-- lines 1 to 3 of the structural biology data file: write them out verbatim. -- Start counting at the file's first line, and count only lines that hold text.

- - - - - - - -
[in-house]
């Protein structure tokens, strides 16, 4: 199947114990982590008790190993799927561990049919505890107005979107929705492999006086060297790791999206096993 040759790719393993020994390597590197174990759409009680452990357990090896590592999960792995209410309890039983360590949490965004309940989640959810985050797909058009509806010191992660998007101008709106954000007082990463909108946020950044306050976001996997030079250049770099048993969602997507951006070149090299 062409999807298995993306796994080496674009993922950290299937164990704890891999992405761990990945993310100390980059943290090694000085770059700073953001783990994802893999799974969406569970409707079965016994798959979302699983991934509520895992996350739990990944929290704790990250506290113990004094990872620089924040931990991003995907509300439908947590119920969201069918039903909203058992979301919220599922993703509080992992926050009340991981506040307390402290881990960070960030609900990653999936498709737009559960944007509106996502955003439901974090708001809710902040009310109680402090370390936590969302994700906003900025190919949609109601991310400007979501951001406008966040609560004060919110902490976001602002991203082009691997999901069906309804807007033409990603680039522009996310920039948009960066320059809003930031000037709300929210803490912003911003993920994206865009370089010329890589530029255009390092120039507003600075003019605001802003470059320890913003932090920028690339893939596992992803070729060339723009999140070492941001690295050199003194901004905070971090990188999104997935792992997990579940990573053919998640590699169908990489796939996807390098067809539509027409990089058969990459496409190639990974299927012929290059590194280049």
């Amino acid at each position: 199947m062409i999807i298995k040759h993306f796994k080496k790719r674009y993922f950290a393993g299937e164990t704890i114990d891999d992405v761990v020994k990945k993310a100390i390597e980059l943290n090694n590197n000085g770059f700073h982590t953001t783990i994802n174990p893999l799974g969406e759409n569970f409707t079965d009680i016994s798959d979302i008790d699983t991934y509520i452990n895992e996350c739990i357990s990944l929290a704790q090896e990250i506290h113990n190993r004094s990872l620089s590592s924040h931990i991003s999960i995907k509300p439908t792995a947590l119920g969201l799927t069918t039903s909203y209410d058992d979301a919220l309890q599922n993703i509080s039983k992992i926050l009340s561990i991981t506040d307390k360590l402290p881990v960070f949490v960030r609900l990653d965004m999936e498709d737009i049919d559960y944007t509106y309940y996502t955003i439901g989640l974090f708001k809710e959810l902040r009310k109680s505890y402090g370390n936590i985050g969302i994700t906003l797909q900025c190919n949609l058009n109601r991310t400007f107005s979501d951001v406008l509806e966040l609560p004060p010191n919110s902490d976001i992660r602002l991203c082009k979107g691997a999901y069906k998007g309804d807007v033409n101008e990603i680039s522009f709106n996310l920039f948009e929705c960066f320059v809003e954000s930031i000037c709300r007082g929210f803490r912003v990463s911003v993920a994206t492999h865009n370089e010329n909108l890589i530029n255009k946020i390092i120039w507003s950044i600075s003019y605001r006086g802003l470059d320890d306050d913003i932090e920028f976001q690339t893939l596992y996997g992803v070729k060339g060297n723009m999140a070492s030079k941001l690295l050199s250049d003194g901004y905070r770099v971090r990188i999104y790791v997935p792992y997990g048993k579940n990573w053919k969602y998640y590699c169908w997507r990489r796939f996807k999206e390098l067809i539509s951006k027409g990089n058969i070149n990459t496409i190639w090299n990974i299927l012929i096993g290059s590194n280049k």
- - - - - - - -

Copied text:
[in-house]
């Protein structure tokens, strides 16, 4: 199947114990982590008790190993799927561990049919505890107005979107929705492999006086060297790791999206096993 040759790719393993020994390597590197174990759409009680452990357990090896590592999960792995209410309890039983360590949490965004309940989640959810985050797909058009509806010191992660998007101008709106954000007082990463909108946020950044306050976001996997030079250049770099048993969602997507951006070149090299 062409999807298995993306796994080496674009993922950290299937164990704890891999992405761990990945993310100390980059943290090694000085770059700073953001783990994802893999799974969406569970409707079965016994798959979302699983991934509520895992996350739990990944929290704790990250506290113990004094990872620089924040931990991003995907509300439908947590119920969201069918039903909203058992979301919220599922993703509080992992926050009340991981506040307390402290881990960070960030609900990653999936498709737009559960944007509106996502955003439901974090708001809710902040009310109680402090370390936590969302994700906003900025190919949609109601991310400007979501951001406008966040609560004060919110902490976001602002991203082009691997999901069906309804807007033409990603680039522009996310920039948009960066320059809003930031000037709300929210803490912003911003993920994206865009370089010329890589530029255009390092120039507003600075003019605001802003470059320890913003932090920028690339893939596992992803070729060339723009999140070492941001690295050199003194901004905070971090990188999104997935792992997990579940990573053919998640590699169908990489796939996807390098067809539509027409990089058969990459496409190639990974299927012929290059590194280049």
């Amino acid at each position: 199947m062409i999807i298995k040759h993306f796994k080496k790719r674009y993922f950290a393993g299937e164990t704890i114990d891999d992405v761990v020994k990945k993310a100390i390597e980059l943290n090694n590197n000085g770059f700073h982590t953001t783990i994802n174990p893999l799974g969406e759409n569970f409707t079965d009680i016994s798959d979302i008790d699983t991934y509520i452990n895992e996350c739990i357990s990944l929290a704790q090896e990250i506290h113990n190993r004094s990872l620089s590592s924040h931990i991003s999960i995907k509300p439908t792995a947590l119920g969201l799927t069918t039903s909203y209410d058992d979301a919220l309890q599922n993703i509080s039983k992992i926050l009340s561990i991981t506040d307390k360590l402290p881990v960070f949490v960030r609900l990653d965004m999936e498709d737009i049919d559960y944007t509106y309940y996502t955003i439901g989640l974090f708001k809710e959810l902040r009310k109680s505890y402090g370390n936590i985050g969302i994700t906003l797909q900025c190919n949609l058009n109601r991310t400007f107005s979501d951001v406008l509806e966040l609560p004060p010191n919110s902490d976001i992660r602002l991203c082009k979107g691997a999901y069906k998007g309804d807007v033409n101008e990603i680039s522009f709106n996310l920039f948009e929705c960066f320059v809003e954000s930031i000037c709300r007082g929210f803490r912003v990463s911003v993920a994206t492999h865009n370089e010329n909108l890589i530029n255009k946020i390092i120039w507003s950044i600075s003019y605001r006086g802003l470059d320890d306050d913003i932090e920028f976001q690339t893939l596992y996997g992803v070729k060339g060297n723009m999140a070492s030079k941001l690295l050199s250049d003194g901004y905070r770099v971090r990188i999104y790791v997935p792992y997990g048993k579940n990573w053919k969602y998640y590699c169908w997507r990489r796939f996807k999206e390098l067809i539509s951006k027409g990089n058969i070149n990459t496409i190639w090299n990974i299927l012929i096993g290059s590194n280049k």